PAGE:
I just finished reading “Can I Get an Amen”, by Sarah Healey, which I loved. It made me laugh and cry, and laugh again. What drew me to the book, however, was the teaser for the book, which said that the lead character’s husband left her because she was infertile. It was a story of moving on, or at least that’s what I thought in the beginning. It turned out to be not only about that, but about a woman finding her place in the world, in her family, and with her friends after an infertility diagnosis. It was also about a really messed up family that could be anyone’s! No family is perfect that I know of at least.
I try really hard not to let our inability to have children define my life, and I honestly thought I was over it. Then, about two years ago, someone shredded my sense of self-worth and my knowledge of who I am, and where my place is in the world. It was a situation in which I would normally have fought for myself, but with that one phrase, “You don’t have kids, so you can’t possibly relate to them. You don’t know what you’re doing!” she destroyed me. Prior to that, I had been a Youth Advisor, a Sunday School teacher, a babysitter, a licensed (non-practicing) middle school teacher, and had worked in a day care center as my first job. With one sentence, that was all taken away from me.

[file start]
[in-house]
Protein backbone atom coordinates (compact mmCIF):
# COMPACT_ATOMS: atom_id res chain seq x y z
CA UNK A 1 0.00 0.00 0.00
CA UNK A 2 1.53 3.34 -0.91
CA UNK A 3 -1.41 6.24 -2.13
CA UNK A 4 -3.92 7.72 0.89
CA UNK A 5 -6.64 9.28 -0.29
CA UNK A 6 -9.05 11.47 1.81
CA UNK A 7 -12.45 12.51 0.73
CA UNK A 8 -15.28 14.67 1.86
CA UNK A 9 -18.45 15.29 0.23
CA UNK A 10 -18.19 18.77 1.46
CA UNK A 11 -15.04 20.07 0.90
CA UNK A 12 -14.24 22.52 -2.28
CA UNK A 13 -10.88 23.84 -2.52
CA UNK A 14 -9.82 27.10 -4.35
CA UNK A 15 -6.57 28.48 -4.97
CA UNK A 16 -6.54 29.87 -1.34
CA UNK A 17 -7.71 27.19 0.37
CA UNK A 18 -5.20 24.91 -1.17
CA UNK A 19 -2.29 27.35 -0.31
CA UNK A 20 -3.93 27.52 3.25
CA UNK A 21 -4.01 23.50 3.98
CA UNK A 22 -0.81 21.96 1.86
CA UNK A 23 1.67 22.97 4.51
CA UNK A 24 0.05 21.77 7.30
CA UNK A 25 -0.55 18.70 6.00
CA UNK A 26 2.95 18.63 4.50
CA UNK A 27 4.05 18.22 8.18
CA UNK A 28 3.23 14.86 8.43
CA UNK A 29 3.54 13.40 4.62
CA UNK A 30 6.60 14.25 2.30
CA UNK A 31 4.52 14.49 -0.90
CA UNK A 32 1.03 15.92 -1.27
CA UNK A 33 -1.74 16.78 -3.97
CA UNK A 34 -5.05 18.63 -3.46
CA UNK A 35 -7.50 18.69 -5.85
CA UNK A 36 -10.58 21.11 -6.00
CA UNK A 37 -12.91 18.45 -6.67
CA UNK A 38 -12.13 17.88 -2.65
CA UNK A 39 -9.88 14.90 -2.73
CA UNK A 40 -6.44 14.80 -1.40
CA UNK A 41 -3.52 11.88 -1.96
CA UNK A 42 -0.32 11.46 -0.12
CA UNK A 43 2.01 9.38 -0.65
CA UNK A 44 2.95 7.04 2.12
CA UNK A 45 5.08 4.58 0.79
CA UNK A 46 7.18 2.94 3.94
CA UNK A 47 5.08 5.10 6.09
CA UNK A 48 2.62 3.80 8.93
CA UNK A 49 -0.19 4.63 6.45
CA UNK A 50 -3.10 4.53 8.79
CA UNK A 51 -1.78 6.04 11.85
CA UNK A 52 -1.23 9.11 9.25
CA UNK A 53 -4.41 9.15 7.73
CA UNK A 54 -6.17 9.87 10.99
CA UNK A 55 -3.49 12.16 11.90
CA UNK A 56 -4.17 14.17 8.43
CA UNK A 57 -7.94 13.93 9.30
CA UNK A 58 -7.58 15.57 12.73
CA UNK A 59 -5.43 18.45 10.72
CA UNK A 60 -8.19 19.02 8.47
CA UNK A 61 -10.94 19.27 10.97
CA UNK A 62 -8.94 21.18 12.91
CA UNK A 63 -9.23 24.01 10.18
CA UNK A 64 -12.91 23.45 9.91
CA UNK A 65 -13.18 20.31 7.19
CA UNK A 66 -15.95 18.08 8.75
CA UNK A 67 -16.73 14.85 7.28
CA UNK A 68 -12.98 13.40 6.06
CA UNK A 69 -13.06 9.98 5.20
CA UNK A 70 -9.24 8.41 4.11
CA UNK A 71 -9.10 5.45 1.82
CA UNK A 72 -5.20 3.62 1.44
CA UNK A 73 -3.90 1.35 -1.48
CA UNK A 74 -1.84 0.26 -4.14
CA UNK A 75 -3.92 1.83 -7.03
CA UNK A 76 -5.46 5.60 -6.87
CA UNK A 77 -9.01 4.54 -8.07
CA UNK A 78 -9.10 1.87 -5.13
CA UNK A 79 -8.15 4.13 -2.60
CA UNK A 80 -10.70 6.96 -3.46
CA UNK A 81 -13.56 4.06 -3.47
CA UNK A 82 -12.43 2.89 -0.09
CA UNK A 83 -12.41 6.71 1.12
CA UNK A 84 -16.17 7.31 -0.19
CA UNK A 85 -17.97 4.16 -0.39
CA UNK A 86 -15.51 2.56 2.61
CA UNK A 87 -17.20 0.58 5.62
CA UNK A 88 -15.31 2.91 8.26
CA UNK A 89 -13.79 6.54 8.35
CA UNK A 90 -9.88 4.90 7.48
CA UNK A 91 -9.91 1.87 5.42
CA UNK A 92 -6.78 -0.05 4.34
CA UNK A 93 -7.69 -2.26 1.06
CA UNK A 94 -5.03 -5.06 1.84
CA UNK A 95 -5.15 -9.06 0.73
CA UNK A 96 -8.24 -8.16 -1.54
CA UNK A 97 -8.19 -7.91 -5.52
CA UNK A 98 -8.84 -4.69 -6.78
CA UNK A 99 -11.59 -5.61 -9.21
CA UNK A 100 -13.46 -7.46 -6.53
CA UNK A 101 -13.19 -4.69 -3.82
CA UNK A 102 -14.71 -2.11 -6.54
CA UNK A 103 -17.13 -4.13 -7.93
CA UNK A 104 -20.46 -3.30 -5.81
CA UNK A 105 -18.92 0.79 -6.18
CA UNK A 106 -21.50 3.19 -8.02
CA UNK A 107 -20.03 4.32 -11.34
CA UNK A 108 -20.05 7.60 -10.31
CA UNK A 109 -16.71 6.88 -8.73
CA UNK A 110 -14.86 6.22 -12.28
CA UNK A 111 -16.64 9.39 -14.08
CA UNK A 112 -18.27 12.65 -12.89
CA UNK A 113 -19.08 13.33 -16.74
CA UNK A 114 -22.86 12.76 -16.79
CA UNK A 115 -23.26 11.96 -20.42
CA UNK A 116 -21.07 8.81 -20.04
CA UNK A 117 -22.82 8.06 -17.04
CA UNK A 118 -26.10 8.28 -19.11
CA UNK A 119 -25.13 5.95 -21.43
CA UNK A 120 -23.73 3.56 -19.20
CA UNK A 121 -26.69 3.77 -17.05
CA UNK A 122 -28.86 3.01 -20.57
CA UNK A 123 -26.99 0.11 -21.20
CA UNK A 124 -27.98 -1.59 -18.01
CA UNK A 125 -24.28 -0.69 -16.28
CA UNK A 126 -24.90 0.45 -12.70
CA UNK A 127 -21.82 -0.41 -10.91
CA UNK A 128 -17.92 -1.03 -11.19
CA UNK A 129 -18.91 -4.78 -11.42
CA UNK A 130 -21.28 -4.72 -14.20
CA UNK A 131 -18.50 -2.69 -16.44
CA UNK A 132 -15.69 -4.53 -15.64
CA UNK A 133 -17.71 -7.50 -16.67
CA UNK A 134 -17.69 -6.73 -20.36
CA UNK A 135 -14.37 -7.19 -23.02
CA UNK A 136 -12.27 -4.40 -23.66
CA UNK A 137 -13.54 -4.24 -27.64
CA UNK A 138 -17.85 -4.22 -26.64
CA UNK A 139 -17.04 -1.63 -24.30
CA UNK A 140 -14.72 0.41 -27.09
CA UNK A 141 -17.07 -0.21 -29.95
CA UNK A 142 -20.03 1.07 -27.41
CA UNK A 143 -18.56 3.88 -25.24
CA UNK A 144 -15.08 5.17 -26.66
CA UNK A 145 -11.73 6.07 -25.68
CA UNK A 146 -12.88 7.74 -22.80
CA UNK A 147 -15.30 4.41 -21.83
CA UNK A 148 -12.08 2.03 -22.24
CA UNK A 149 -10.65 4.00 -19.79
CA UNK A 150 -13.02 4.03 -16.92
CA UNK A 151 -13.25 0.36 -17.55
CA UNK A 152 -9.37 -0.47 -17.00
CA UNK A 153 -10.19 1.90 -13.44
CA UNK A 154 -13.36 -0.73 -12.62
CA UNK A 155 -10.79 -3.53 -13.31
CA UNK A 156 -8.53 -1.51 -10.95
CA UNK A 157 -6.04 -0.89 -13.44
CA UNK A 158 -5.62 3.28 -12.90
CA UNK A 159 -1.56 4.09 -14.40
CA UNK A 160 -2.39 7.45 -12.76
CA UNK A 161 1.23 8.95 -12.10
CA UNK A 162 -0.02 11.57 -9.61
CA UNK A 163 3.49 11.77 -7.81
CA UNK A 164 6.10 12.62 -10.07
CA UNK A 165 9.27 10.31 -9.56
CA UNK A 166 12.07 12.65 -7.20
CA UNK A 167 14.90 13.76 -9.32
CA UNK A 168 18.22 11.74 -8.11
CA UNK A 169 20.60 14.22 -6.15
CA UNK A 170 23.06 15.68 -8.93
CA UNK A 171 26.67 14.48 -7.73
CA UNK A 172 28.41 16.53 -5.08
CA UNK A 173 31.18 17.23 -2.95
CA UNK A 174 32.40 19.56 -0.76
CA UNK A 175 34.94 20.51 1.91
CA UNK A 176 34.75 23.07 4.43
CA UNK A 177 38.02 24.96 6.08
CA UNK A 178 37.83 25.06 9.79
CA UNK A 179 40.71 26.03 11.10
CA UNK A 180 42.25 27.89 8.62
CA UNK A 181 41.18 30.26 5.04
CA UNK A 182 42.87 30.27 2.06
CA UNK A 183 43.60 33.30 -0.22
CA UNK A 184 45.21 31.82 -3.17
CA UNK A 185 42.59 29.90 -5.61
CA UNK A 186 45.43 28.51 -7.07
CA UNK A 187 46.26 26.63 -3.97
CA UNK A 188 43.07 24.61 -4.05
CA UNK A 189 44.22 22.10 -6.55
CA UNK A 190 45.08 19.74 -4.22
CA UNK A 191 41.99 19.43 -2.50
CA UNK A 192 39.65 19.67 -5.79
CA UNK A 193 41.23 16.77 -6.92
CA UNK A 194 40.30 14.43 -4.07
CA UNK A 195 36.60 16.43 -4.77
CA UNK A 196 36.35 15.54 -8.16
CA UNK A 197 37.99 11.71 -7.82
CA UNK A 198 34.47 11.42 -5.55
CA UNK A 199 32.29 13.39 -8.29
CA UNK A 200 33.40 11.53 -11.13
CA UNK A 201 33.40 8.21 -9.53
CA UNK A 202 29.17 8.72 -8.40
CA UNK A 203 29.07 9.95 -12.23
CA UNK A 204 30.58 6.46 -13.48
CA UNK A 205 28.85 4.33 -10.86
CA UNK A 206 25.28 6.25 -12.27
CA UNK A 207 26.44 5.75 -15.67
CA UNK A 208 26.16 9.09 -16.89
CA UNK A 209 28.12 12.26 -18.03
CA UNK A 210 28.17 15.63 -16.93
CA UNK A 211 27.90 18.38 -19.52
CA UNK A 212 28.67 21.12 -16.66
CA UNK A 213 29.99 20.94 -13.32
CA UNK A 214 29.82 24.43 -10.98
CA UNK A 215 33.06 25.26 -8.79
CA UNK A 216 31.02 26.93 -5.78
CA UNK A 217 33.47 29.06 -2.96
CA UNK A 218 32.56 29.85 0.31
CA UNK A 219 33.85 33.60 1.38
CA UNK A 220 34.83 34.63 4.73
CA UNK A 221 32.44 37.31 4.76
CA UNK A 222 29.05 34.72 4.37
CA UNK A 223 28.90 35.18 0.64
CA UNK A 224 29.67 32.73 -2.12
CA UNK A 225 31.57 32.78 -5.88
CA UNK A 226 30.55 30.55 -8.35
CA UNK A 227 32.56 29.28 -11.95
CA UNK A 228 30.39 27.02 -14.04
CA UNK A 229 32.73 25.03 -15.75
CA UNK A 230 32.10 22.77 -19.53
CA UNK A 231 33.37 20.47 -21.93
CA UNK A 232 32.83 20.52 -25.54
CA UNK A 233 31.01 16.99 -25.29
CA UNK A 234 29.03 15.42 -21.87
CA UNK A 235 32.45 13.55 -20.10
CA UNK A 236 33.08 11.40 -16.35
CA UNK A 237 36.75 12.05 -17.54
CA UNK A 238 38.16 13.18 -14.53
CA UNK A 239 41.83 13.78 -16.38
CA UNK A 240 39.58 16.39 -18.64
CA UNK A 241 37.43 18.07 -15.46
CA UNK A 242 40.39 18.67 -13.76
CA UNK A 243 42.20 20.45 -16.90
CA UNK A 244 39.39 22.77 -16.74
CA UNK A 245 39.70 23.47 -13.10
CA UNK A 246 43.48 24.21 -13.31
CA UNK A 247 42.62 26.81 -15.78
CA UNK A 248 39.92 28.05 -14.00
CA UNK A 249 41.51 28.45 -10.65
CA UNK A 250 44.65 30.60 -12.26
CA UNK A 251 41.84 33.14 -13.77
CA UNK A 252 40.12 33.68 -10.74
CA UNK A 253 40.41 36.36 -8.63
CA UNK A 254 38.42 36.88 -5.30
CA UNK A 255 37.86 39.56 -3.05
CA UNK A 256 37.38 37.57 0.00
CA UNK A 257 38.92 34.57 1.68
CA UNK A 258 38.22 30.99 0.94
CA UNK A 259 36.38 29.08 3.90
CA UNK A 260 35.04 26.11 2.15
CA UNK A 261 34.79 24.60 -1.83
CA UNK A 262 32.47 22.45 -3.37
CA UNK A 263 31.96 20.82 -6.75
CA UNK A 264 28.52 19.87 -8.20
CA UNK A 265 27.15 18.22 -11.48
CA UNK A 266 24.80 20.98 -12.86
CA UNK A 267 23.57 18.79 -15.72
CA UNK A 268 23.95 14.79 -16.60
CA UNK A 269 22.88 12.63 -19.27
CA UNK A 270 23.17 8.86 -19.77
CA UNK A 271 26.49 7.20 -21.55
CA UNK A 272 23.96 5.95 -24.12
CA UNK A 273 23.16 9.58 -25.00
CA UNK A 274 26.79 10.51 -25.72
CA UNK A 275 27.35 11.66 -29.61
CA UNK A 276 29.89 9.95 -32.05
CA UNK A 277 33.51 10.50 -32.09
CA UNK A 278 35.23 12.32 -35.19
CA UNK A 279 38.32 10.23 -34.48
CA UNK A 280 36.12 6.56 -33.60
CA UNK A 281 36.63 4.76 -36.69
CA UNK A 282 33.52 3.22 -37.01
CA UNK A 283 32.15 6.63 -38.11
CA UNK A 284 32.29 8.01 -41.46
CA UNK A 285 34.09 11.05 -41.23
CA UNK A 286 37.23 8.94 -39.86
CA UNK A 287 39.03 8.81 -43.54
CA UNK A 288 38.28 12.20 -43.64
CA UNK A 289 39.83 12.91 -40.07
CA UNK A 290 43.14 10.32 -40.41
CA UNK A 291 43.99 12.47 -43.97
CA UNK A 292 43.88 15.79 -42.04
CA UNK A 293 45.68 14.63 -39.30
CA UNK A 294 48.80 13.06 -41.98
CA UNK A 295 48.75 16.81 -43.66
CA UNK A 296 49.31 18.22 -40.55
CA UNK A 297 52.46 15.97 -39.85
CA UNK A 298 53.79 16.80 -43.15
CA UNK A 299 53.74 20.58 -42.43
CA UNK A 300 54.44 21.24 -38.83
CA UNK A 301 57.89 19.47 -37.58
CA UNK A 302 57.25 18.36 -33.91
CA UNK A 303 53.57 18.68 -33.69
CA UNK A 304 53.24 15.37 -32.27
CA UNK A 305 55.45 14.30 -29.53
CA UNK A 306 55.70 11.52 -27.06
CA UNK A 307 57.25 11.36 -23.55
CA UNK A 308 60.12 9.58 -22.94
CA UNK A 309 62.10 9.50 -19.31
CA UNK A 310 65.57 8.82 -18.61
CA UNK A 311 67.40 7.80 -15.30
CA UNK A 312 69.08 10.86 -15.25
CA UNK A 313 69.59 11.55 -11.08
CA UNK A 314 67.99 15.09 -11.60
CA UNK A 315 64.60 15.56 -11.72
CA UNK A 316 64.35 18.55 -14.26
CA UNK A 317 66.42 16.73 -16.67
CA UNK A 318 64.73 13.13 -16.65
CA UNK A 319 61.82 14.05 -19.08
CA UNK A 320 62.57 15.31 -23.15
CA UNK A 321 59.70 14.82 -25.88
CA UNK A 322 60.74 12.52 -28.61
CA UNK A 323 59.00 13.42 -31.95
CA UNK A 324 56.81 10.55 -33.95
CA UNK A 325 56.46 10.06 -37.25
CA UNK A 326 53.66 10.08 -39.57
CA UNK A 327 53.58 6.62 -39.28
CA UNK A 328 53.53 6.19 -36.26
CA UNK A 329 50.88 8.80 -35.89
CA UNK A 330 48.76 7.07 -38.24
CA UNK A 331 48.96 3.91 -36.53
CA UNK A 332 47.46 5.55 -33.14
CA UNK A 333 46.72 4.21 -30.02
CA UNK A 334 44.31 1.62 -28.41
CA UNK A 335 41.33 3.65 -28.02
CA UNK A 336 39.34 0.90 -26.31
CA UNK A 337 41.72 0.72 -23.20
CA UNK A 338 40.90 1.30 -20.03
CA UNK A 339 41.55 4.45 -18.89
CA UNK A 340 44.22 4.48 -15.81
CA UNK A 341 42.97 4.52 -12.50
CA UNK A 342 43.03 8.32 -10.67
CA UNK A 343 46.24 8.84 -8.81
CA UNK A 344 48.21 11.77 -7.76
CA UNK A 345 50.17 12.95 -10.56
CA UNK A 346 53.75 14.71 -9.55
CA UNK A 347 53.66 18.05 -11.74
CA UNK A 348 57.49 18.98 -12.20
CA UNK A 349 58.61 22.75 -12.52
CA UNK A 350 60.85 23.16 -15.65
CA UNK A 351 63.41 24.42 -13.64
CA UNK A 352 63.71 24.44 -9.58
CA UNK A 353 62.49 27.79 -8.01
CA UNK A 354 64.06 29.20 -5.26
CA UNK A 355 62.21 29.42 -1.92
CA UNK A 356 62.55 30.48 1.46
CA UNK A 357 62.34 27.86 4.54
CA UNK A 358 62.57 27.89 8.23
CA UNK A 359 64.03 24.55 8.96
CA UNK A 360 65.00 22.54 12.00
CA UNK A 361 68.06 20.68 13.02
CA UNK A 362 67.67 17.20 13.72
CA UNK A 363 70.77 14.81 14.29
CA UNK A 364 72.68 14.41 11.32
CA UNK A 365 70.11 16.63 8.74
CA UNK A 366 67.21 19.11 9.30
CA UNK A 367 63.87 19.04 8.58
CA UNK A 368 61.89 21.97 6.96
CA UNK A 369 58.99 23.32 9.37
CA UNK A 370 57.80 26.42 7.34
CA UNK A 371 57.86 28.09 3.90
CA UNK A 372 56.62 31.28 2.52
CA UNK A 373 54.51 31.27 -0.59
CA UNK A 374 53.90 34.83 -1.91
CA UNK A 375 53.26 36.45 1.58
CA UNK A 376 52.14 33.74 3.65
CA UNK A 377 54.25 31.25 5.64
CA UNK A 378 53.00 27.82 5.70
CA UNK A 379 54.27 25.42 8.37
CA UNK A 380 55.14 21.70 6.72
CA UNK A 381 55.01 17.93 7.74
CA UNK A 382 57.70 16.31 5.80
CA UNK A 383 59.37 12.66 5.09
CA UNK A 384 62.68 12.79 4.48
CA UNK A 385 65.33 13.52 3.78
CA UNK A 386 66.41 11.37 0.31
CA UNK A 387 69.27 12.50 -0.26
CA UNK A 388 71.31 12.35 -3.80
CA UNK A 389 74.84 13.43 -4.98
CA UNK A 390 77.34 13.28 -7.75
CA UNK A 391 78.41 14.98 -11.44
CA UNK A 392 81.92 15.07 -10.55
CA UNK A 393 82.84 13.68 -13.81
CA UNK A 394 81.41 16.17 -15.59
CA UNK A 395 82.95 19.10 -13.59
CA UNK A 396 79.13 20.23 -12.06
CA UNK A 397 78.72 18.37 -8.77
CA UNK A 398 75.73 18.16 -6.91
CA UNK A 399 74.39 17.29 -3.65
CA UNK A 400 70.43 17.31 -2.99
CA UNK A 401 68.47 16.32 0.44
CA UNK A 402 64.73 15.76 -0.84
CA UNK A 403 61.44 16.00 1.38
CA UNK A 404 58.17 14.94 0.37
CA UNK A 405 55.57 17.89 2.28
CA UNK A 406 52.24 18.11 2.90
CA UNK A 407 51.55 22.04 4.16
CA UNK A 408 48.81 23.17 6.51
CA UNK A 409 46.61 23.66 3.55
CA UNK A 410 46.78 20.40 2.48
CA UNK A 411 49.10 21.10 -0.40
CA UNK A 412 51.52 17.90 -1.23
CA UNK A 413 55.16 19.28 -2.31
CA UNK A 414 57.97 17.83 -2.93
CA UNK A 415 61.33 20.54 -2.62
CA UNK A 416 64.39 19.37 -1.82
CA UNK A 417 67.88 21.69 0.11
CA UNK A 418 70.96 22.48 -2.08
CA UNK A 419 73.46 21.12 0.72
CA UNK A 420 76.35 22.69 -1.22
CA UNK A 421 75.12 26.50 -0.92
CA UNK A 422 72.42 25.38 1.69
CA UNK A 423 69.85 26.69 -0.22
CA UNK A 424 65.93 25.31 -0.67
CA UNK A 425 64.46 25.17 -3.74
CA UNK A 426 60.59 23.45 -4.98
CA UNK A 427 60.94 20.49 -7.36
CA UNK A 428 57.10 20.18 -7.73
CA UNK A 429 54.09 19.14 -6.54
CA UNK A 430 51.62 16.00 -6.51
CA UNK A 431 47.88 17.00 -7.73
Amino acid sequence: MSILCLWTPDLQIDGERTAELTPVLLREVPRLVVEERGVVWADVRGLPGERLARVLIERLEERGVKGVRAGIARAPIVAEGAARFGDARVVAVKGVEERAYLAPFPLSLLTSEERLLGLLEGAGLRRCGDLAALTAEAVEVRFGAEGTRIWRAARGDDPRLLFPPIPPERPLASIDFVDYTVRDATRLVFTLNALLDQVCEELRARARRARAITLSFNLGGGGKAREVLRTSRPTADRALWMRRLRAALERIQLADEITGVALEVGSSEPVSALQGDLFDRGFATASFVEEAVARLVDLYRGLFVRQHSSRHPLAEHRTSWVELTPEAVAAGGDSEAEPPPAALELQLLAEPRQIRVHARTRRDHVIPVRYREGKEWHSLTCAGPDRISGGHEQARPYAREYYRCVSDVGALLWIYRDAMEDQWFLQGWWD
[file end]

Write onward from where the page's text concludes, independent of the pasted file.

I am still trying to find out who I am, and where I belong now.
So, I went to the bookstore, and much to my surprise, one of my very favorite books is on the required reading lists for schools this year — “A Tree Grows in Brooklyn”. I feel certain that my favorite book by that same author, “Joy in the Morning”, will never be required reading. However, I found that Betty Smith wrote another book, “Maggie-Now” , which is about another woman, in another time, settling for an unconventional marriage, and finding her fit in life.
And suddenly, I realize, that we are all finding our place. No one fits the picture of normal in all aspects of her life, and it doesn’t take a “slice and dice” like I was given at church to change your vision drastically. Things happen that leave holes in our lives all too often. Jobs are lost. Friendships are broken. Marriages begin. Marriages end. Children are born. Children aren’t born. I’m not sure it’s so much a circle of life as a spiral of life.